What is Impact Investing?

Impact investment provides opportunities to meet a range of challenges facing people and the planet that cannot or will not be solved by traditional philanthropy or government funding alone.

Introducing Social Impact Investment

Impact Investments are investments that provide a blended return: both a financial return to the investor, and an intentional, measured, positive impact on people and/or the planet. Impact Architects’ UK-based international advisor David Carrington makes the following comment:

It is the investment of funds in a social purpose organisation with the deliberate intention that those funds will help to secure clear, positive, and measurable social outcomes – a public benefit – while also generating a financial return to the investor, enabling the funds to be recycled and used again to support further activities.

There are many people and organisations exploring social impact investing, and they come in all shapes and sizes, from very different starting points, and with very different expectations. The definition I used may sound straightforward, but it embraces a vast breadth (and depth) of investment activity. Social impact investing is often pictured as a long spectrum of activity, with individual philanthropy and charitable foundations at one end and commercial and institutional finance at the other. Those interested social impact investing are approaching the centre of the spectrum from both ends. Each of them combines a hunt for social change and for community or public benefit or “impact”, with a focus on how a financial return can also be generated over time.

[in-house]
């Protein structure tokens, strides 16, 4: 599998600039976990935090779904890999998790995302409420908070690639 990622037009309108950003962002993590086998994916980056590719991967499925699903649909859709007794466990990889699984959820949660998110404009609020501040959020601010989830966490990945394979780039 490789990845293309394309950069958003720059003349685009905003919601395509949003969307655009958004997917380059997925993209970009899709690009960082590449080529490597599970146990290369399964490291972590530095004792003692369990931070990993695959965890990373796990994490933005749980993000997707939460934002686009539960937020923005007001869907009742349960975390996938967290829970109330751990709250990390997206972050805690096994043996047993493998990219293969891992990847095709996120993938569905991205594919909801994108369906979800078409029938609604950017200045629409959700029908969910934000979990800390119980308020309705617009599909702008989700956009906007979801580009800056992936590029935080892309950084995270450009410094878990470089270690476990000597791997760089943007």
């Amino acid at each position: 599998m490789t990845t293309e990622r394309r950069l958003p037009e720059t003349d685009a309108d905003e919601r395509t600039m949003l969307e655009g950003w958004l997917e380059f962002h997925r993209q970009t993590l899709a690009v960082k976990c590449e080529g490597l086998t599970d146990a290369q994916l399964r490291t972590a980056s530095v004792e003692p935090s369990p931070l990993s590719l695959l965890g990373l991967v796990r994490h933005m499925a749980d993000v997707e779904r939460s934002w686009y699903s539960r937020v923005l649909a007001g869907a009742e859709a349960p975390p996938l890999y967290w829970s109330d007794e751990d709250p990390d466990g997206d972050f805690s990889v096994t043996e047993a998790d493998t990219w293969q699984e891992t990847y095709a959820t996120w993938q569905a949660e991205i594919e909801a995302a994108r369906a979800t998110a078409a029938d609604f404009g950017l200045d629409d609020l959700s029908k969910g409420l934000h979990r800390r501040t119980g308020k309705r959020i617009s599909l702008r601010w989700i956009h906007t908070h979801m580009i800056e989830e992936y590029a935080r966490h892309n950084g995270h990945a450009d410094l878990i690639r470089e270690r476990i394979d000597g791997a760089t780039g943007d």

Source: The Rise of Impact: Five Steps Towards An Inclusive And Sustainable Economy, UK National Advisory Board On Impact Investing, 2017 & Impact Management Project, 2017.

  • Why Consider Impact Investment?

    The primary reasons to consider impact investment as an alternative to traditional philanthropy, bank debt, or equity investment include:

    • Access to financial resources that can complement philanthropy to further the mission
    • Investment from third parties as an alternative to traditional borrowing
    • Preferential investment terms and conditions, i.e. patient capital
    • An additional layer of capital development financing for complex developments.

  • Imperatives When Considering Impact Investing

    • Understanding how to gain access to the right kind of money at the right time on the right terms for the right types of projects
    • Intentional and measured social and/or environmental impact at the heart of the investment, directly linked to the theory of change
    • Formal involvement of key stakeholders and supporters in the development of a sound value proposition.

  • Key Considerations When Impact Investing

    • Impact investments target a range of returns, from below market to market rates, depending on investors’ strategic goals (e.g. finance first or impact first) and the opportunities associated with the investment.
    • Importantly, both the investor and the investee enter impact investment based on the intention of a blended return. It is essential that there is clarity for both parties on the basis for financial return and impact measurement rigour.
    • The investment will deliver a positive impact on people or planet that the market would have achieved otherwise

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